Could Samsung, reportedly the ousted manufacturer of processors for Apple, be able to control the Silicon Valley company by putting it on a rationed supply of NAND flash memory? How should Apple respond to the danger?
Observers of the electronics and computer industries are reporting again and again that Apple has thrown over its microprocessor manufacturing arrangement with Samsung Electronics Co. Ltd. in favor of pure-play foundry supplier Taiwan Semiconductor Manufacturing Co. Ltd.
There are few reliable sources for this, a comment in the Korea Times here, an unnamed supply chain source there, but the general opinion is that this move has been coming for a while and that TSMC has completed the tape out of Apple's A7 processor in 20-nm CMOS in time for volume production in early 2014 – or even in 2013.
This is not sudden. Back in 2011 Apple was reported to be trying to get on to TSMC's 28-nm CMOS manufacturing process but that move apparently hit problems that persuaded Apple and TSMC to aim at the next process generation. One rumor I heard at the time was that the problem may have been related to Samsung peripheral IP used within the A5 and A6 processors that Samsung was not about to hand over to TSMC for the sake of a departing customer's convenience.
It is the case that TSMC with its gate-last bulk CMOS logic process seems to be pulling out a technology lead over Samsung which has a gate-first 28-nm CMOS logic process that has origins in the IBM-inspired Common Platform Alliance. And the logic of Apple moving makes even more sense when one considers Apple and Samsung spent a couple of years in the world's law courts arguing about patents pertaining to tablet computers and smartphones.
However, Apple and Samsung are linked not just by competition in smartphones and
tablets and by a supply arrangement in processors. They are linked by a
common interest in non-volatile memory. So if Apple does go sole-source with TSMC for A7 processors, what would be the consequences for its memory supply, if any?
Duane, that's an excellent point. But there are a whole bunch of human decisions that put companies behind the eight ball. Management execs aren't going to turn down huge business from Apple or IBM if it throws their model over into an 80/20 situation.
On the other hand, how many companies are there like ADI which I boasts its largest customer is 5 % of the business?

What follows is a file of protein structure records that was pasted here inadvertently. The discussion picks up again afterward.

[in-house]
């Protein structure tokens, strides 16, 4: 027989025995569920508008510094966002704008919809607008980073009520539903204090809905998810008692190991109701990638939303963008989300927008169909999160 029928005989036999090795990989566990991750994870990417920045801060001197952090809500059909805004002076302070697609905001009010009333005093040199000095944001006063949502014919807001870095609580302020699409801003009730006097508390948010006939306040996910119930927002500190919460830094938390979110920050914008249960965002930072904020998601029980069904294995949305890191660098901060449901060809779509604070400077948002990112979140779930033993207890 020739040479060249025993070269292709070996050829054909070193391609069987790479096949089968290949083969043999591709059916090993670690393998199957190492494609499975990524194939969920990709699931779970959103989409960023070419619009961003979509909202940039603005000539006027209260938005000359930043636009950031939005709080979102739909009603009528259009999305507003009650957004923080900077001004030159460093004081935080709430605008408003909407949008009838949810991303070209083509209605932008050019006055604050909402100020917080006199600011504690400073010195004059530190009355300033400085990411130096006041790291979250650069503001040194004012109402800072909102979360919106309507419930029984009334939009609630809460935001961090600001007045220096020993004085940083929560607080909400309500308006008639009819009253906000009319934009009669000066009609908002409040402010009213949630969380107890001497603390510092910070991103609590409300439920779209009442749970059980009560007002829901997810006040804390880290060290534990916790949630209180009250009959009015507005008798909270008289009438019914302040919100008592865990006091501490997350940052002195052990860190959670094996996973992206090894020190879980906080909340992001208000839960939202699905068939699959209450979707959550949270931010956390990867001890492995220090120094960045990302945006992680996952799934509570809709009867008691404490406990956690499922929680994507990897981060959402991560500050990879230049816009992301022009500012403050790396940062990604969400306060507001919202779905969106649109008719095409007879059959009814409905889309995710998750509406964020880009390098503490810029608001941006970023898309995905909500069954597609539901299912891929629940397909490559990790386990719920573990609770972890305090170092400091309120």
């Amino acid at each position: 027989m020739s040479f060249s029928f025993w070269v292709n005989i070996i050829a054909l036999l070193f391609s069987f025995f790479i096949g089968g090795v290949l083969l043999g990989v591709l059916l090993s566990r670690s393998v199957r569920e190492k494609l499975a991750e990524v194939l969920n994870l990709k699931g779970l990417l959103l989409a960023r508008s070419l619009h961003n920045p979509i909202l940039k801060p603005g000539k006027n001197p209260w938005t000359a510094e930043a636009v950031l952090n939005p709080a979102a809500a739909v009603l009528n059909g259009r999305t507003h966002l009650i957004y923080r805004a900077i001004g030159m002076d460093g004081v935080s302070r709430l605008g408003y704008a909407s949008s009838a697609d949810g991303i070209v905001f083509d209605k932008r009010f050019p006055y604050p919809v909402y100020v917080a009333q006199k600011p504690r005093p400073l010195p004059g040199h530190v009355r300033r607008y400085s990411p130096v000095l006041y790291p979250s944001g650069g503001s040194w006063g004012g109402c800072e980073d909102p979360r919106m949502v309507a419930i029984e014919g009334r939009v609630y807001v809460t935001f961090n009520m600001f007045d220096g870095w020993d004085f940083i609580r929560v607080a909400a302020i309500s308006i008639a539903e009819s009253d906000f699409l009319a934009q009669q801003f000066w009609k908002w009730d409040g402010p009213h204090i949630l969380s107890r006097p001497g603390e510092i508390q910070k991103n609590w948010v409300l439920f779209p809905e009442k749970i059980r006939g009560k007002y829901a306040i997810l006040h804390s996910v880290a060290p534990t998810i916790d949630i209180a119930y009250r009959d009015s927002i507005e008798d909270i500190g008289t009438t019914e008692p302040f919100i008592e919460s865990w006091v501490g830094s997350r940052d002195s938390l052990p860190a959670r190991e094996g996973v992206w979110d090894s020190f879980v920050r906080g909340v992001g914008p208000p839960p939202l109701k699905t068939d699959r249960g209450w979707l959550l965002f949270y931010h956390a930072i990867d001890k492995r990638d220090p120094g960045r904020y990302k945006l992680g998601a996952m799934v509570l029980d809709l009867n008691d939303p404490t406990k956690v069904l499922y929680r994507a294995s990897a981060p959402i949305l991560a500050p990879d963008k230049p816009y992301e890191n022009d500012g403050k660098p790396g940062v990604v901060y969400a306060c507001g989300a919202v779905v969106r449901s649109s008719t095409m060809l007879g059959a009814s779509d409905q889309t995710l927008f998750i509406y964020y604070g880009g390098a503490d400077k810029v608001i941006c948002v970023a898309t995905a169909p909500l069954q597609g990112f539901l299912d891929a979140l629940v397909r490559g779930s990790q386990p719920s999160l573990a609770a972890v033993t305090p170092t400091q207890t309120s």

Tough calls... and I'd hate to be in their shoes!
Apple is not vertically integrated because it chooses not to be. It's a business decision. The US government really has very little role in this strategic decision. US based Micron/Intel fabs produce NAND flash chips and we do have NAND flash being manufactured in the US.
I think that shortages of NAND flash are almost guaranteed later this year unless the entire world economy goes into recession. It's time for NAND producers to make a little money for a change. Another fast growing source of demand for NAND chips is the solid state drive market.
Apple goes to TSMC. Samsung says "Oh no you didn't!. Girl! find yo flash 'some place else!"
That would be too simplistic. Samsung and Apple have been very successful partners and not-withstanding lawsuits around curved edges and I doubt they would jeopardize their existing business. Apple most likely has contractual guarantees on flash supplies from Samsung.
As a UK citizen and resident I look across the water at the USA, and am always impressed by its ability to invent and innovate to bring useful and world changing products to the market. Apple epitomizes this aspect of the USA's can do attitude.
I am disappointed that the USA has allowed a situation to develop where a major player such as Apple is forced to hunt-the-marketplace to feed itself. When you're in the jungle you're also on the menu, no matter what size you are.
There is a clear advantage, at a cost, in vertical-integration. I think that the USA needs to address the question 'Why can't and we do it here, and why are we not doing it here?'. This is question for both the US Administration and its industry. After all the health of the USA is inextricably linked to the health of its industry. If the USA is proud of Apple and likes the taste, then plant an orchard and grow some more because the future is out-there.
It is very much like when someone says
'but education is so expensive'. My answer is 'If you think education is expensive try ignorance'.
There is a quote to which I often refer,'it is better to strike a candle than curse the dark'.
Micron makes about one seventh of the NAND flash market by value.
I am sure they would be eager to supply Apple.
My point is that ALL five NAND flash makers have made efforts not to over-invest in production capacity over the last five years. As such it is possible that in 2013 NAND flash memory could be undersupplied.
Shortages of memory will drive prices up and could even introduce the dreaded A word....allocation.
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